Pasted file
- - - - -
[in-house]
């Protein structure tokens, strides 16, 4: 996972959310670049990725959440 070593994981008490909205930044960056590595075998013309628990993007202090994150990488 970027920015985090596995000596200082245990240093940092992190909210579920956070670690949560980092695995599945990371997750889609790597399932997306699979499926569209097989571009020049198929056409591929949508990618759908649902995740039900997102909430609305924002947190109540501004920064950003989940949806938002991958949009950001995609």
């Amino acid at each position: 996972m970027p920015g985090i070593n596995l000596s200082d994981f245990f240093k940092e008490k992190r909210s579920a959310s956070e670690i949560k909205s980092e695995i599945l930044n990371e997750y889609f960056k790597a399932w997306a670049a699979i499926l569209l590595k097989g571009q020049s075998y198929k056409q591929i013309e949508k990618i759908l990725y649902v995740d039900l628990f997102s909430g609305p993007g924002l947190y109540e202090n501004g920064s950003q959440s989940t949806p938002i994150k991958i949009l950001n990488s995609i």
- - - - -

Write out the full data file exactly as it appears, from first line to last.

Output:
[in-house]
């Protein structure tokens, strides 16, 4: 996972959310670049990725959440 070593994981008490909205930044960056590595075998013309628990993007202090994150990488 970027920015985090596995000596200082245990240093940092992190909210579920956070670690949560980092695995599945990371997750889609790597399932997306699979499926569209097989571009020049198929056409591929949508990618759908649902995740039900997102909430609305924002947190109540501004920064950003989940949806938002991958949009950001995609």
């Amino acid at each position: 996972m970027p920015g985090i070593n596995l000596s200082d994981f245990f240093k940092e008490k992190r909210s579920a959310s956070e670690i949560k909205s980092e695995i599945l930044n990371e997750y889609f960056k790597a399932w997306a670049a699979i499926l569209l590595k097989g571009q020049s075998y198929k056409q591929i013309e949508k990618i759908l990725y649902v995740d039900l628990f997102s909430g609305p993007g924002l947190y109540e202090n501004g920064s950003q959440s989940t949806p938002i994150k991958i949009l950001n990488s995609i």